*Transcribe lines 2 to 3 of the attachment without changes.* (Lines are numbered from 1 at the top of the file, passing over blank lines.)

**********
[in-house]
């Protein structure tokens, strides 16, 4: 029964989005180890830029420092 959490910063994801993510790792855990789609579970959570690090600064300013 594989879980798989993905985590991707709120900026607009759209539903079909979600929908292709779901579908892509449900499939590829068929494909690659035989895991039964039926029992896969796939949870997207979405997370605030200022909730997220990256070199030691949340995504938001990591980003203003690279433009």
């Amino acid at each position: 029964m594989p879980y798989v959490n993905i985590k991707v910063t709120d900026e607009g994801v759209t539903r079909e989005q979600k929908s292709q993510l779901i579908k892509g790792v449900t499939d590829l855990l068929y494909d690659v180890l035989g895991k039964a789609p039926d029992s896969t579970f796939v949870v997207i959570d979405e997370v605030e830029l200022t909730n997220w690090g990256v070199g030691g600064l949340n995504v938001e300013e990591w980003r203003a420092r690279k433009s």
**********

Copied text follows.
């Protein structure tokens, strides 16, 4: 029964989005180890830029420092 959490910063994801993510790792855990789609579970959570690090600064300013 594989879980798989993905985590991707709120900026607009759209539903079909979600929908292709779901579908892509449900499939590829068929494909690659035989895991039964039926029992896969796939949870997207979405997370605030200022909730997220990256070199030691949340995504938001990591980003203003690279433009």
């Amino acid at each position: 029964m594989p879980y798989v959490n993905i985590k991707v910063t709120d900026e607009g994801v759209t539903r079909e989005q979600k929908s292709q993510l779901i579908k892509g790792v449900t499939d590829l855990l068929y494909d690659v180890l035989g895991k039964a789609p039926d029992s896969t579970f796939v949870v997207i959570d979405e997370v605030e830029l200022t909730n997220w690090g990256v070199g030691g600064l949340n995504v938001e300013e990591w980003r203003a420092r690279k433009s």